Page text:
Brunei: Halal branding efforts bear fruit

Ying Chia, Brunei Times

Thursday, December 9, 2010

WITH a mere population of just under half a million, Brunei has put itself to the grind this year to produce a strong contender for the lucrative global halal market via a national halal brand.

Incorporated by Wafirah Holdings, a fully owned subsidiary of Bank Islam Brunei Darussalam (BIBD), the Brunei Halal brand is hoped to be a key diversifier for the local economy, which is still heavily reliant on the oil and gas industry for revenues.

As a young brand in the competitive halal market, Brunei Halal still has a long way to go in proving its marketability, as evidenced by the Ministry of Industry and Primary Resources’ (MIPR) strong support to push the brand into the international market.

Creating Brunei Halal has had its share of struggles, as local SMEs who want to push their halal products via the Brunei struggled to compete with external producers who have lower production and logistics costs. Ironic as it may seem, with high production and logistics costs locally, a majority of the Brunei Halal brand products are manufactured outside of the country.

With over two billion ‘de facto’ consumers and a market value of approximately US$ 500 billion annually according to 2006 statistics from Imarat Consultants, the strength of halal branding has never been more clear. The overview also identified competition in the Asian region (Malaysia, Thailand, Singapore, Brunei, Philippines, Indonesia and China) as key areas that have stimulated the growth and demand for halal products worldwide.

Noel Shield, Chief Executive Officer of Ghanim International Food Corporation, which has been charged with managing and building the Brunei Halal Brand, had said during an MIPR organised Small and Medium Enterprises (SME) Halal Workshop in March this year that “Unless there are some changes in the way they operate, changes in the logistics out of Brunei and cost of production, then they will never be competitive. This is a fact.”

He had also stated during the workshop that the cost of logistics out of Brunei was too high. “It is enormous. It is three to four times more than what I would pay for from Melbourne to Shanghai. Unless we can solve this, it will be very difficult to get (products) out of Brunei,” Shield was quoted as saying, adding that the high cost of production is another troublesome obstacle to making the Brunei Halal brand a truly local effort.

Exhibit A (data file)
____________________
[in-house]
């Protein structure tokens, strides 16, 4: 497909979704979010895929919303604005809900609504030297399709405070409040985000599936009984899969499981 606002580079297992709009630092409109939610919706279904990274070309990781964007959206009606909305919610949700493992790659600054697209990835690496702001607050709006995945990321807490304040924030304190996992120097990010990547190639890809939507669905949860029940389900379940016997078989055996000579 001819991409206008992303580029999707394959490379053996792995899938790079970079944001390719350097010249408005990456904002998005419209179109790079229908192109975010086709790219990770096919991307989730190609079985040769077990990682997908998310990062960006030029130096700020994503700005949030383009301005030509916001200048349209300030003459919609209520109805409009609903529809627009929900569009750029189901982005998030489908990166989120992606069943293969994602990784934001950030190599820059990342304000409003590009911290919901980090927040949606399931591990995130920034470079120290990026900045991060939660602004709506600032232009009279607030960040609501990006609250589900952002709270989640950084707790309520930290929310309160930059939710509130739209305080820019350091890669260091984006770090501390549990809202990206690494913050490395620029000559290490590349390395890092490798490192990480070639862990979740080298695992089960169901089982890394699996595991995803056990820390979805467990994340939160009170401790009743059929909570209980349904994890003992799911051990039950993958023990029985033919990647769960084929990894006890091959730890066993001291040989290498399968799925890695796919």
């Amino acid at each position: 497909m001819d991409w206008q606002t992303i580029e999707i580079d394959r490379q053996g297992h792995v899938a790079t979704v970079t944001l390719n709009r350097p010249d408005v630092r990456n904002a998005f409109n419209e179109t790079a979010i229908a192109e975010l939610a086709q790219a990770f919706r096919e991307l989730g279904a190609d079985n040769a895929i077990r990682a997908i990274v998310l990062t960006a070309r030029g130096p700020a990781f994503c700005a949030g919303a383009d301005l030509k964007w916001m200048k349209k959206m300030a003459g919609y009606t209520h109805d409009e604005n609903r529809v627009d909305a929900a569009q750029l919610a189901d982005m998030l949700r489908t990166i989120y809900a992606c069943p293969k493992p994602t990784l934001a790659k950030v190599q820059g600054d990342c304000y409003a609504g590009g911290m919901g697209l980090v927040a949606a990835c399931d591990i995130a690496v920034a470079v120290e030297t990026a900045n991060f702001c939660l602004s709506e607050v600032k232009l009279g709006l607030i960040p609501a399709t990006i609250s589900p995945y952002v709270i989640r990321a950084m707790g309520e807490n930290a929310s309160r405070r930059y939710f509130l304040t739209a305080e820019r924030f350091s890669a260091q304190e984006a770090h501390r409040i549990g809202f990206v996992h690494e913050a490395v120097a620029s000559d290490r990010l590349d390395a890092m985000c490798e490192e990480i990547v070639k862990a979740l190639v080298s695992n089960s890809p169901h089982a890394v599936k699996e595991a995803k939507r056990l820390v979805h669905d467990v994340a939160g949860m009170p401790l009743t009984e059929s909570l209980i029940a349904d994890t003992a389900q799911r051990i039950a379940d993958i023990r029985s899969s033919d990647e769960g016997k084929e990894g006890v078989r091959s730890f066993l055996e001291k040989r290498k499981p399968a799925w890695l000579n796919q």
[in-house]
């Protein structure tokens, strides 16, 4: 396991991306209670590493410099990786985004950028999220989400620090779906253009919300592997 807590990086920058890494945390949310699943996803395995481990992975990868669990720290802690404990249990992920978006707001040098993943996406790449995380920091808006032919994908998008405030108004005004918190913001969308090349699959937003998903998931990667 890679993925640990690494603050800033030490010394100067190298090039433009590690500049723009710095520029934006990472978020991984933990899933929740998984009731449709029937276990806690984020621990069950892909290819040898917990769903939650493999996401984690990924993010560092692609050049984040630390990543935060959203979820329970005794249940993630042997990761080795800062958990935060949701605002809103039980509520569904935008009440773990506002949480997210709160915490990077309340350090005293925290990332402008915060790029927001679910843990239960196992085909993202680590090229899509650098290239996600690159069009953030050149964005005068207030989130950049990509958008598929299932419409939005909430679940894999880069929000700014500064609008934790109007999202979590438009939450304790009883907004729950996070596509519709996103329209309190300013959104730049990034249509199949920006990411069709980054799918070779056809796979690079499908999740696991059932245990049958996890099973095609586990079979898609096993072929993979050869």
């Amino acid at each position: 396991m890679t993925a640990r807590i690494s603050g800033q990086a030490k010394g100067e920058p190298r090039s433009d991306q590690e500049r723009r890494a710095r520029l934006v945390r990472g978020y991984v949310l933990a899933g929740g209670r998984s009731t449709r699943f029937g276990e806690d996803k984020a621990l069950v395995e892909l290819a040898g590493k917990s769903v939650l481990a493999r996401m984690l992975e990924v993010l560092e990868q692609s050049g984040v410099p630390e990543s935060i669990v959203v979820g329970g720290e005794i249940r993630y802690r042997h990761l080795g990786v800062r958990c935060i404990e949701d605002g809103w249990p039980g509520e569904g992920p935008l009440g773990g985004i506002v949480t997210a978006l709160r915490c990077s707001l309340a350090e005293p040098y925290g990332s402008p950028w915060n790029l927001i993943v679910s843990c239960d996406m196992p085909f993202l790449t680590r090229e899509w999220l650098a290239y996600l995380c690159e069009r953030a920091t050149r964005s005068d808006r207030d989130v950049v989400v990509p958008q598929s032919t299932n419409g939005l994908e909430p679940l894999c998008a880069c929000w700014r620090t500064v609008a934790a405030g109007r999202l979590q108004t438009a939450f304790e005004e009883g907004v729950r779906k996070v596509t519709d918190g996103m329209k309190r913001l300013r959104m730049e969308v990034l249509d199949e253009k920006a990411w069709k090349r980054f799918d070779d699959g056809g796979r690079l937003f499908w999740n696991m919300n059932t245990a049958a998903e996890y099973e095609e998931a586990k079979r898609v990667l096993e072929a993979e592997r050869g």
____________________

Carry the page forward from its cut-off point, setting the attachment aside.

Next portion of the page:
An Agro-Tech Park slated for phase one completion by 2012, is another project designed to help facilitate Brunei’s strength for a national halal brand.

In July, 2010, products from the brand went on display at the 5th International Halal Conference held at the International Convention Centre (ICC), a year on from when the Brunei Halal brand was unveiled. It was reported at the time that “private firms from overseas who were present during the two-day conference had expressed their confidence in the credibility of Brunei’s Halal brand and this recognition would give MIPR an early boost to penetrate into the halal market in Europe”.

The public got its first taste of the Brunei Halal brand, which Shield has referred to as “the People’s brand”, during the Hari Raya season this year. While prices for the hampers (which mostly contained what Shield referred to as “comfort food”), ran the gauntlet from just under $100 to $180, concerns over the pricing of the hampers saw a number of consumers wondering whether their first taste of Brunei Halal would be as sweet as the prices.

Consumers were also surprised to discover that much of the Brunei Halal brand products weren’t produced locally. A resident who preferred to be known as Tan, had said that while he was aware Brunei was not known for manufacturing, “it would still be nice to see more of the local traditional products, like kek batik or local traditional snack foods,” on sale.

Although sales were admittedly modest for the hampers, the Brunei Halal brand had bigger things to prepare for; a new retail warehouse in Jerudong, mere metres away from Ghanim’s new headquarters, were both officially launched in September this year. Spanning everything from non-alcoholic beverages to instant noodles, the range of over 20 premium halal products also come with more affordable prices such as $1.20 for Belgium produced luxury chocolates and $0.80 for instant noodles.

A local hunt for a Chief Executive Officer to head up the Ghanim corporation also saw a push for home-bred expertise to take over the reins, although at the time of press, no further details on whether a suitable candidate had passed the “very strict” screening process.

As a start of the “long road” towards global success, this first foray into retailing a national halal brand also clocked another major milestone when it’s first foreign retail export deal with Singapore’s NTUC Fairprice Cooperative Ltd saw Brunei Halal launched in the country just a month after its local debut.

“We are delighted to have our first success in Singapore with NTUC FairPrice so soon after the launch of the new joint venture and we are confident we will see further opportunities in Asia and Europe as we roll out the Brunei Halal range of products,” Antony Greenstein, director of Global Business, Kerry FSDA, was quoted as saying in a media release regarding the launch.The Brunei Times